Although the Court could have ruled against Mr. Irick on this basis alone, it also noted other previous decisions from the United States Supreme Court and the Tennessee Supreme Court upholding almost identical and similar three-drug protocols. Thus, the proof before the Court demonstrated that Mr. Irick also is unlikely to prevail on the element that requires him to prove that the method in question presents an imminent risk of serious illness and needless suffering. As a result, the Court concluded that Mr. Irick failed to establish a likelihood of success on his constitutional challenge to the three-drug protocol. Accordingly, the Court denied Mr. Irick’s motion to stay the August 9, 2018 execution date.

Justice Sharon G. Lee dissented and would have granted Mr. Irick a stay to prevent the State from executing him before his appeal could be heard. Unless the execution date is reset, Mr. Irick – unlike the other thirty-two death row inmates who also challenged the State’s method of execution – will not live to see whether the trial court’s decision was correct. The dissent notes that since 2010, TDOC has repeatedly changed its lethal injection protocol, resulting in litigation and delays. Just this year, TDOC has changed the protocol twice. The last change to the protocol was on July 5, only four days before the chancery court heard the case. Justice Lee concluded, based on the limited information available to the Court, that Mr. Irick had shown a likelihood of success on the merits in his appeal. For example, the chancery court ruled that the inmates failed to prove that pentobarbital was available to TDOC as a feasible, readily implemented alternative execution drug. Yet Texas and Georgia have used pentobarbital in ten executions so far this year, and Texas has eight more executions set this year using pentobarbital. As to imminent risk of serious illness and needless suffering presented by the protocol, the chancery court made a specific finding that expert testimony introduced by the inmates showed that Midazolam does not elicit strong analgesic effects and that inmates may be able to feel pain from the administration of the second and third drugs in the protocol during execution. This is the first time any court in Tennessee has considered a lethal injection protocol using Midazolam. Although courts in other states have upheld this method, each case should be decided on its own merits and facts. The dissent concluded that the harm to the State from briefly delaying the execution until after appellate review would be minimal, if any, but the harm to Mr. Irick from an unconstitutional execution would be irreparable.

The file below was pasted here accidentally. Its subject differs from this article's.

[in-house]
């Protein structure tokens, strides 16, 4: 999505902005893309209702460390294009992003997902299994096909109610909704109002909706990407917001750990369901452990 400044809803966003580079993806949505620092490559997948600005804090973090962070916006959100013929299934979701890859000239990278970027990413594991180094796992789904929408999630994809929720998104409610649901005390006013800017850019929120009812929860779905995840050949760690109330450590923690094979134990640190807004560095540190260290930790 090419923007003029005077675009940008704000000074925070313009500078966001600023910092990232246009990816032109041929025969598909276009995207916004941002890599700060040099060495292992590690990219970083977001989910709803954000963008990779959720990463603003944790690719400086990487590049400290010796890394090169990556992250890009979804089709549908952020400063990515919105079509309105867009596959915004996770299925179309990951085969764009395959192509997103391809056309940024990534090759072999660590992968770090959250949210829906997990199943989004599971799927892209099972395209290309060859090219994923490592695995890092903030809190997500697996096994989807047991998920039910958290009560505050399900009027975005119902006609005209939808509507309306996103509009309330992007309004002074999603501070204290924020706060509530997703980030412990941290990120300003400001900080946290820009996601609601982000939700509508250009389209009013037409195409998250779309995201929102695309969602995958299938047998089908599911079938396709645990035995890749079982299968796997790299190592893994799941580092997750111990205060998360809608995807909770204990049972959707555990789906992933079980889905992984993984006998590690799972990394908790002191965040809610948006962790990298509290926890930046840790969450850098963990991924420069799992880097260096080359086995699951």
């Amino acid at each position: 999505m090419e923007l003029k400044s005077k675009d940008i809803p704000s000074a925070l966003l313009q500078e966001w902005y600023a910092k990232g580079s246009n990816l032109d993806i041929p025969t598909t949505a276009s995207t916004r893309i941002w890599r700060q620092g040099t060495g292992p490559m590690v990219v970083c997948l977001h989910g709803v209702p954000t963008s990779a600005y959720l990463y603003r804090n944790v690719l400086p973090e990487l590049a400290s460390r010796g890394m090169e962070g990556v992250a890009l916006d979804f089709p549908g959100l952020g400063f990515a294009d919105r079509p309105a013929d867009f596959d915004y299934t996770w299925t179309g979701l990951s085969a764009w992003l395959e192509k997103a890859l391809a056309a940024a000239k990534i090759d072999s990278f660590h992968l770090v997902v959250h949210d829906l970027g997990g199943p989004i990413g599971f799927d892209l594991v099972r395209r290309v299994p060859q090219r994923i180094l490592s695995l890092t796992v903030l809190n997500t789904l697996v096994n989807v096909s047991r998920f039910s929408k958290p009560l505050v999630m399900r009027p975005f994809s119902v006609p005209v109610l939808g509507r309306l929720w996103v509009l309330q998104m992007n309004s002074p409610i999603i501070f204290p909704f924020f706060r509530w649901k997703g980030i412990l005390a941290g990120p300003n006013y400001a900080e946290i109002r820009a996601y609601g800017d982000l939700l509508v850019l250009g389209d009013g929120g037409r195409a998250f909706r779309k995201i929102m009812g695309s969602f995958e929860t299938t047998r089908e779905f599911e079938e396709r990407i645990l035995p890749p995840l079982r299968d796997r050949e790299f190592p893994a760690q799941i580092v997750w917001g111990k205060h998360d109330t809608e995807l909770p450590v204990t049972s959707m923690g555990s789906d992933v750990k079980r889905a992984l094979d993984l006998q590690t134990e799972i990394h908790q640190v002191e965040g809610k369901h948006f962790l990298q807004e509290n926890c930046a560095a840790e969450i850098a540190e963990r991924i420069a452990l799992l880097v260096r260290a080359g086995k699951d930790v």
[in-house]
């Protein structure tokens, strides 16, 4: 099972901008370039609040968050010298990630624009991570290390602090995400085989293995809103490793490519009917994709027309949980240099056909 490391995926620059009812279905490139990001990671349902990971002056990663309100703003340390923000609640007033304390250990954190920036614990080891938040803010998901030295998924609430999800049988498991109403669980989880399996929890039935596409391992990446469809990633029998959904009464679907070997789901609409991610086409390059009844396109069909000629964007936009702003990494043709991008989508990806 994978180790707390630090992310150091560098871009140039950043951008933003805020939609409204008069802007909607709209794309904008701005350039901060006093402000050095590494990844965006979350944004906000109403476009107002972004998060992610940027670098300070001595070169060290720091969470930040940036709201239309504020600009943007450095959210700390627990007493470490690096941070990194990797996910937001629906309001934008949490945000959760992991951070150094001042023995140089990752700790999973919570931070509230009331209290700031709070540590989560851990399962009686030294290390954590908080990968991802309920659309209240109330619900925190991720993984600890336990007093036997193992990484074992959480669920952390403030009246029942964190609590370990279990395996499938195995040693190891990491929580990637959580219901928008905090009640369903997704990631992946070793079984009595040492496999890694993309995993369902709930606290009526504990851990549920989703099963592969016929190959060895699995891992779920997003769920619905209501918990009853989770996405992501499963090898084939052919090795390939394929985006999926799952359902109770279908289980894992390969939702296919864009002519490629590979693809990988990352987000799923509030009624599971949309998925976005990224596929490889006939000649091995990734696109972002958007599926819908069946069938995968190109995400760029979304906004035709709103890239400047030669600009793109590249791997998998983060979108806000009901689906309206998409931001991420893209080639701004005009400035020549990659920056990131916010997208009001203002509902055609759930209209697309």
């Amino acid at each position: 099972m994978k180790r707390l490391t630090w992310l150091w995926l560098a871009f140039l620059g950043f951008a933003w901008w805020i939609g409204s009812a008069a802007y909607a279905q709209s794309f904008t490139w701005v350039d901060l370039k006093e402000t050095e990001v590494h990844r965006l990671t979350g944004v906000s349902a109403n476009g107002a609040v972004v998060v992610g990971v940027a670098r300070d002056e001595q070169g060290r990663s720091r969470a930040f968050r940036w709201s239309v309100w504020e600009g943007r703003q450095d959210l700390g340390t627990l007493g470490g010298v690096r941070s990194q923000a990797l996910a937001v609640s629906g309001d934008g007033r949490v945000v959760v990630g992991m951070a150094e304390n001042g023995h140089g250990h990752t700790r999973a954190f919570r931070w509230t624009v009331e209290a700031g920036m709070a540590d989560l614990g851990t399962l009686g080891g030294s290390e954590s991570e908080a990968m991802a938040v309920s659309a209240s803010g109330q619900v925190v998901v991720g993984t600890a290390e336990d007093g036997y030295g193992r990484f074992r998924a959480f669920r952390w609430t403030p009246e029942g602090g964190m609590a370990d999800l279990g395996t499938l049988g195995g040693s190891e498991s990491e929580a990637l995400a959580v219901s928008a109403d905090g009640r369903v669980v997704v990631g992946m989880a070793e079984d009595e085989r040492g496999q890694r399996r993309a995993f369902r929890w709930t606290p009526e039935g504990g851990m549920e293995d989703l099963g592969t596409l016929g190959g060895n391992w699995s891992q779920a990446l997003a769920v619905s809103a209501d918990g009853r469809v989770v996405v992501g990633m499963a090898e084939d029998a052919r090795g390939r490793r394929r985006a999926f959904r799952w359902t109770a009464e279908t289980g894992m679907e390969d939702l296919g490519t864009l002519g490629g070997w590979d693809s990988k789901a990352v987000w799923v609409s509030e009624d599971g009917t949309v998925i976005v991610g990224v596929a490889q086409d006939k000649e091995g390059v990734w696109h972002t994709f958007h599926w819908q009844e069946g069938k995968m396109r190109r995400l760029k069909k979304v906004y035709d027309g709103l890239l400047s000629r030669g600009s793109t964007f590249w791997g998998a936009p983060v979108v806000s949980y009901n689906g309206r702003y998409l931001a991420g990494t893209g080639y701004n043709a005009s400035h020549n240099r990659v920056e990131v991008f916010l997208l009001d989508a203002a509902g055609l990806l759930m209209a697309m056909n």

To read the Tennessee Supreme Court’s per curiam order and the dissent filed in State of Tennessee v. Billy Ray Irick, please visit TNCourts.gov.